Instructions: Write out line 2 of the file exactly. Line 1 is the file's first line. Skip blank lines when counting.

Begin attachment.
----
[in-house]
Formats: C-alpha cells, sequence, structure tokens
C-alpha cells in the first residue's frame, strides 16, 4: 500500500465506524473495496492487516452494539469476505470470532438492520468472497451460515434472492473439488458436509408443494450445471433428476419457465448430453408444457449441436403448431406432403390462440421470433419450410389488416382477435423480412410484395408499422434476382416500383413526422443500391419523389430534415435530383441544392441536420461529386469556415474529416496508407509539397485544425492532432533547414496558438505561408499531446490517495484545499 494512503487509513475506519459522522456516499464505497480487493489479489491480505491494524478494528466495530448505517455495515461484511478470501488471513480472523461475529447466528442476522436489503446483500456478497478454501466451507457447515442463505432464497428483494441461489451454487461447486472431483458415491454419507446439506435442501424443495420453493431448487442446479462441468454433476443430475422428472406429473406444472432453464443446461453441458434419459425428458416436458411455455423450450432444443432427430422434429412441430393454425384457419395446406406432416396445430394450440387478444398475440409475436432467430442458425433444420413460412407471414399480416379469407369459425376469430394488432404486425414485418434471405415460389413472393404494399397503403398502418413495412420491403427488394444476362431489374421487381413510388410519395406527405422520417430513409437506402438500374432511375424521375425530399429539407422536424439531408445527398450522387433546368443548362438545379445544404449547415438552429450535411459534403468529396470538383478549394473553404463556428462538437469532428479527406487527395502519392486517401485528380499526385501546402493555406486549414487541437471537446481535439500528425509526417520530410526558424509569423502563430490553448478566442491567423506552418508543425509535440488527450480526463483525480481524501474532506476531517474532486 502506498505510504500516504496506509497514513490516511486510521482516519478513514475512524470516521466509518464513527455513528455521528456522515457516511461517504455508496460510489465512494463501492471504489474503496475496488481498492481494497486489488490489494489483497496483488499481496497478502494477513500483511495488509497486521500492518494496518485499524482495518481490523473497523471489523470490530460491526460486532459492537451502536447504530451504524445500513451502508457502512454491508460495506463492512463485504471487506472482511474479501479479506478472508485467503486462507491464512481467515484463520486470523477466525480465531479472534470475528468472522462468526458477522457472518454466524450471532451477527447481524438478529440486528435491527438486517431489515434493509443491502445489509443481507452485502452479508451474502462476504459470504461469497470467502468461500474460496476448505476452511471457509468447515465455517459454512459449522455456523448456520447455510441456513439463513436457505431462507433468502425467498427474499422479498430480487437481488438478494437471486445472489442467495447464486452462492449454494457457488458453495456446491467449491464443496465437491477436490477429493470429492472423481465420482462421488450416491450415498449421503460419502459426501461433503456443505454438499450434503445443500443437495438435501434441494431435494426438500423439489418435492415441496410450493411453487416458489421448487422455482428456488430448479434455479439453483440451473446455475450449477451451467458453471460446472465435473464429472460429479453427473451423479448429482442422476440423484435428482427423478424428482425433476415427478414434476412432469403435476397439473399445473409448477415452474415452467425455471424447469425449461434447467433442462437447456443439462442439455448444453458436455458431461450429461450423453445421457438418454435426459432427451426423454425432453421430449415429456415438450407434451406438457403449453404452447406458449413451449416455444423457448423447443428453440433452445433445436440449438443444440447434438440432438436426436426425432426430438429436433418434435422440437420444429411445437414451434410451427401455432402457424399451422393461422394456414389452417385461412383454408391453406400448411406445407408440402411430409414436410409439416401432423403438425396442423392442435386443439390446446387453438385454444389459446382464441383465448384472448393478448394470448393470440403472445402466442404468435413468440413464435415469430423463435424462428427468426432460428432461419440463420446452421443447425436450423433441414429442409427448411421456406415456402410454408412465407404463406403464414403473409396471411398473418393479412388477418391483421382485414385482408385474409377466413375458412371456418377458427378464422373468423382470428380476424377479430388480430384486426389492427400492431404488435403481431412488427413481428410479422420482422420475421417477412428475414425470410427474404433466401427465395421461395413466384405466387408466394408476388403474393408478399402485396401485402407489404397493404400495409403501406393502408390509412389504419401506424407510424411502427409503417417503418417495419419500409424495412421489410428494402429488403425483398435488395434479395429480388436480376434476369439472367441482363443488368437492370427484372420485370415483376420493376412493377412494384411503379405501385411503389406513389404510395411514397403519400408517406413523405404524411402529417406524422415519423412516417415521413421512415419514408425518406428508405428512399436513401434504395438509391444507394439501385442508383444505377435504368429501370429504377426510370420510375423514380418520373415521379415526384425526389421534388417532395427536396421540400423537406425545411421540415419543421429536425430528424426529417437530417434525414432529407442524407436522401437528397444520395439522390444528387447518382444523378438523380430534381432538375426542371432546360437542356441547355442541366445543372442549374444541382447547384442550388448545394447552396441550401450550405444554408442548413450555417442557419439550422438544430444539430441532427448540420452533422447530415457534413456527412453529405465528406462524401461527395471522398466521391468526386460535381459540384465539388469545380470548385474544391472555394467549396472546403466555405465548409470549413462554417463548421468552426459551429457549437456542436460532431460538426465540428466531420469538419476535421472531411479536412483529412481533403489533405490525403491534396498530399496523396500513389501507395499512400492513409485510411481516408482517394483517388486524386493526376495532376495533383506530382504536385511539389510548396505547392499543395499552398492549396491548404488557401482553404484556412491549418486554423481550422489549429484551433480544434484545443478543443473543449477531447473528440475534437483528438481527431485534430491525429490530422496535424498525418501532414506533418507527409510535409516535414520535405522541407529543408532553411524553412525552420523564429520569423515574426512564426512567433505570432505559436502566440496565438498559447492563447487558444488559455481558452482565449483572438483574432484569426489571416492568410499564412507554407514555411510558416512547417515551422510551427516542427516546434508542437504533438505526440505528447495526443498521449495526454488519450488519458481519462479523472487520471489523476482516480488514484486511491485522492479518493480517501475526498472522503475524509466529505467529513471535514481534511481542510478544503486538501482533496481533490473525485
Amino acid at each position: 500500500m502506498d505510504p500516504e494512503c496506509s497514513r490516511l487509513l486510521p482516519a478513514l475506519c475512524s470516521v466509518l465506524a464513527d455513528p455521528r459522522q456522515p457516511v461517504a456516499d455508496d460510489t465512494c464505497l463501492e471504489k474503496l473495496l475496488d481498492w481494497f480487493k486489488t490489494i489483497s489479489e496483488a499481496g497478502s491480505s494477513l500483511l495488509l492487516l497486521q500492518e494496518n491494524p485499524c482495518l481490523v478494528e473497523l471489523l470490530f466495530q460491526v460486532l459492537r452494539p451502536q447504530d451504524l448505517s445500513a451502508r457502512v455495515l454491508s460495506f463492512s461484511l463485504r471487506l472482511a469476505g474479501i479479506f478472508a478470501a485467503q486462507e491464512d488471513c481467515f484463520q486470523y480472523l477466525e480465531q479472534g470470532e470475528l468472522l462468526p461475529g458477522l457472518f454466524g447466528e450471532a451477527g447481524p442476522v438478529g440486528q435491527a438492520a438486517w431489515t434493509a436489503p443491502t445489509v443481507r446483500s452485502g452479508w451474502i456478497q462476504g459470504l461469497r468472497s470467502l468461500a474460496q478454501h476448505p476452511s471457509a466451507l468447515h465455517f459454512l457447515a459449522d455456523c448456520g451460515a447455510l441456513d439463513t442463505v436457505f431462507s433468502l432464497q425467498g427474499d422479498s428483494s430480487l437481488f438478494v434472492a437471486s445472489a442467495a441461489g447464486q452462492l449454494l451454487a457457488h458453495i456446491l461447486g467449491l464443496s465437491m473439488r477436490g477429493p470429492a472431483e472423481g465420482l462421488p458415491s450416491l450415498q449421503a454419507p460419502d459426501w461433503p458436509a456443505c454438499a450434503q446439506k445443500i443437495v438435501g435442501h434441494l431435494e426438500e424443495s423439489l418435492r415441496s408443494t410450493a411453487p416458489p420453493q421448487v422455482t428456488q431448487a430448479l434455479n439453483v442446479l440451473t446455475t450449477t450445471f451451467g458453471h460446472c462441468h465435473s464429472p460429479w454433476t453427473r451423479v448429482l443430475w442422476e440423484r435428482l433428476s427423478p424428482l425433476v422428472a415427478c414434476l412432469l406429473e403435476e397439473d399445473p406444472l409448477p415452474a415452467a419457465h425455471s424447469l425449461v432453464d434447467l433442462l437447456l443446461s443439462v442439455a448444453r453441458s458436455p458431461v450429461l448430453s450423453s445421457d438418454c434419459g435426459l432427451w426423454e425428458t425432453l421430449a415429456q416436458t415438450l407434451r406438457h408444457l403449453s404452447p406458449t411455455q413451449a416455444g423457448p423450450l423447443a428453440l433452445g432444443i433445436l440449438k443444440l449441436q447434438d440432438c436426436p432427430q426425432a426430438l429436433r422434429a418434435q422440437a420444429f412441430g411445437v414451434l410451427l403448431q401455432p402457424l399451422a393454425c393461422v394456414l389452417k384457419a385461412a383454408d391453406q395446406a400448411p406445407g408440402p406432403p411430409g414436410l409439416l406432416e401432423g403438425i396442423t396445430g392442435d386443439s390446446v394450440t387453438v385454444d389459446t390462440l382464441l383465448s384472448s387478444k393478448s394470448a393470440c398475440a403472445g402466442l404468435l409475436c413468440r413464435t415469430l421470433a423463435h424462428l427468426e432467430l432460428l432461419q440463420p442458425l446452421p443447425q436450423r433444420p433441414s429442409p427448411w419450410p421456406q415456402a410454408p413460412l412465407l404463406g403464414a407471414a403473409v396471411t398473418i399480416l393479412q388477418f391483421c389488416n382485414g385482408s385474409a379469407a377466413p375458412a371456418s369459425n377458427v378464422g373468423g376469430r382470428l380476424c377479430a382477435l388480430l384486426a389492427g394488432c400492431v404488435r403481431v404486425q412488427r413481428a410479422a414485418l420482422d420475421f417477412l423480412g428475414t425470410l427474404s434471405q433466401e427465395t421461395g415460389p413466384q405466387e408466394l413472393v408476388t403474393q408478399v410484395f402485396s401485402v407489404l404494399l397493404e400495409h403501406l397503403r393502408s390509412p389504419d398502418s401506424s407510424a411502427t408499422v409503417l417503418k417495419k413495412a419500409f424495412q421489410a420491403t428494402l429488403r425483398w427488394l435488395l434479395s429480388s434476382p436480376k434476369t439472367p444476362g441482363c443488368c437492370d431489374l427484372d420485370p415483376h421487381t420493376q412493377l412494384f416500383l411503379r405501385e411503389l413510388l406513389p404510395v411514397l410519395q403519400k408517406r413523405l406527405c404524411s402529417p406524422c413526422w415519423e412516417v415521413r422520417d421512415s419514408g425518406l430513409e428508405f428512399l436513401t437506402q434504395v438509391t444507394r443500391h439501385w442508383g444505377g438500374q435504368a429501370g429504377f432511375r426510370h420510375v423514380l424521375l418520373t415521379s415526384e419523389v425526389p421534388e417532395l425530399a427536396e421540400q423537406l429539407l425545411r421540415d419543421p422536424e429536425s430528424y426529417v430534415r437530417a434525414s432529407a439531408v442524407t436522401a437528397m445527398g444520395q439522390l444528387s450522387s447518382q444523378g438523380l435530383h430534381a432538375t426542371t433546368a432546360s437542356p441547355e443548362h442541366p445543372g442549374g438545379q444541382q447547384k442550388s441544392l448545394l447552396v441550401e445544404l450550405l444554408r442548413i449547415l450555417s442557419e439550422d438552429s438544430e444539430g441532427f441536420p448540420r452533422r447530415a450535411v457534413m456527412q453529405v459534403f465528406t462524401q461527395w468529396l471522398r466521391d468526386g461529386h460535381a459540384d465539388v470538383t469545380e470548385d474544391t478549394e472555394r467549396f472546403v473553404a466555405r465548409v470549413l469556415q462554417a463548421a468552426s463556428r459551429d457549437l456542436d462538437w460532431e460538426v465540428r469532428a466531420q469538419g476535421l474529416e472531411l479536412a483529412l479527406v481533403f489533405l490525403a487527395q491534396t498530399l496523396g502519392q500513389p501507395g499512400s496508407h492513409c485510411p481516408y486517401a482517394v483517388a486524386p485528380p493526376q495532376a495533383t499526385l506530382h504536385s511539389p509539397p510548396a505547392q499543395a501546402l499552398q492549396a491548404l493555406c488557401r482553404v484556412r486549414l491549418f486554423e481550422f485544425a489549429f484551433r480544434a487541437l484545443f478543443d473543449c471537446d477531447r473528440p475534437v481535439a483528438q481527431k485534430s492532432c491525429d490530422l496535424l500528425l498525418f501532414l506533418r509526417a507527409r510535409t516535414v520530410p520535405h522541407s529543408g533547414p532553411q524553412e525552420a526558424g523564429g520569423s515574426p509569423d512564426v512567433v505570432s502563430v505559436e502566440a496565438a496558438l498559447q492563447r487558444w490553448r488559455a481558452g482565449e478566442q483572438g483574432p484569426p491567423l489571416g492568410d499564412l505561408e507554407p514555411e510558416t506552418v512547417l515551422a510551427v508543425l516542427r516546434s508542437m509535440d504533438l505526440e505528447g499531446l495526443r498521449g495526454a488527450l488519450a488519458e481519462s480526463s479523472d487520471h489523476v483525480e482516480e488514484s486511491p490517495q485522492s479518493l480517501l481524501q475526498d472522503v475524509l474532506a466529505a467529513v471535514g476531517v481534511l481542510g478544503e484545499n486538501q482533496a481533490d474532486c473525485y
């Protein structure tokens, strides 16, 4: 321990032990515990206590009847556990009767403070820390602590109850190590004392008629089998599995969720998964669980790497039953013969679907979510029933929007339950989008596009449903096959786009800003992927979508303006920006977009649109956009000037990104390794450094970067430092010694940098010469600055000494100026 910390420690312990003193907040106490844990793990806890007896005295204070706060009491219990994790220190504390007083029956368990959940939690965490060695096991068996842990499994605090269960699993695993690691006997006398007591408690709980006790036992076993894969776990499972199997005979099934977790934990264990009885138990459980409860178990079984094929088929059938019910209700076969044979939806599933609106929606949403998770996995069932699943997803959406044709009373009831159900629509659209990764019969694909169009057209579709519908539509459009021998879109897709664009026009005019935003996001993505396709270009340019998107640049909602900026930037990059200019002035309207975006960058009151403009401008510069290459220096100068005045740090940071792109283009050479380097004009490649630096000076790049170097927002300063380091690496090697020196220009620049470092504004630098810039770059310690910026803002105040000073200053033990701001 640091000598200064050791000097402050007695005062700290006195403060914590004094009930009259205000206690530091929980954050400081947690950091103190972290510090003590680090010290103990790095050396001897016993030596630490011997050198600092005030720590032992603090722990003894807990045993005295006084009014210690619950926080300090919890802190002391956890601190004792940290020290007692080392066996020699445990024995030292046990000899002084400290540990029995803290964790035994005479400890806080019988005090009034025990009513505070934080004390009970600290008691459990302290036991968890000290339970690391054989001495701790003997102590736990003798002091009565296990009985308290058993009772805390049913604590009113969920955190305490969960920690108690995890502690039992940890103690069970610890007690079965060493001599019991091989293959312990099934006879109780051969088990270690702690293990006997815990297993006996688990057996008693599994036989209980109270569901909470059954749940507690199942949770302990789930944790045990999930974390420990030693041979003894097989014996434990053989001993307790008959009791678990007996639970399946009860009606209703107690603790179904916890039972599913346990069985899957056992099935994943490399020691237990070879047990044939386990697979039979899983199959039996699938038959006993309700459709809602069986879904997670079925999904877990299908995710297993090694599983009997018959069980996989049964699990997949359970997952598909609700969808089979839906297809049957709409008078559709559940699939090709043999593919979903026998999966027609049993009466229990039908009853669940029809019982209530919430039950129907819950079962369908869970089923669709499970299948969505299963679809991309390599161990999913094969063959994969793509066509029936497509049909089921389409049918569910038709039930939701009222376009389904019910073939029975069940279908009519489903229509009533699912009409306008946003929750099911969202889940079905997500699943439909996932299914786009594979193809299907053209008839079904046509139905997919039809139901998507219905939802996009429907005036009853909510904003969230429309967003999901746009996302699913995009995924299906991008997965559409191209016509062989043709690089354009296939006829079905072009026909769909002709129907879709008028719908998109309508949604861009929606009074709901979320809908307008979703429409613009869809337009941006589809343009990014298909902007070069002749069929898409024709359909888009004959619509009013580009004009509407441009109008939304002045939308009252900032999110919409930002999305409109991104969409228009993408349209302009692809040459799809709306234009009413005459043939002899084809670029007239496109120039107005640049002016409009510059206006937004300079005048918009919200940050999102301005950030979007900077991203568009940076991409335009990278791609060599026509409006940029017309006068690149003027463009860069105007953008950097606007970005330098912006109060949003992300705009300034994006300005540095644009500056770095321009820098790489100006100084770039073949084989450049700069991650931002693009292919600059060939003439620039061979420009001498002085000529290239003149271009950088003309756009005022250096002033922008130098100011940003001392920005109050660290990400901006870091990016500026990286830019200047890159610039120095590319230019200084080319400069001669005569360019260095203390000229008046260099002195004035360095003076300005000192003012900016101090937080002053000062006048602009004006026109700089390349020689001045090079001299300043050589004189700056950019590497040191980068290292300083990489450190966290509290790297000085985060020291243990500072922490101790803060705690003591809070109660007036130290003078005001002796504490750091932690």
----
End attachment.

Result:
Formats: C-alpha cells, sequence, structure tokens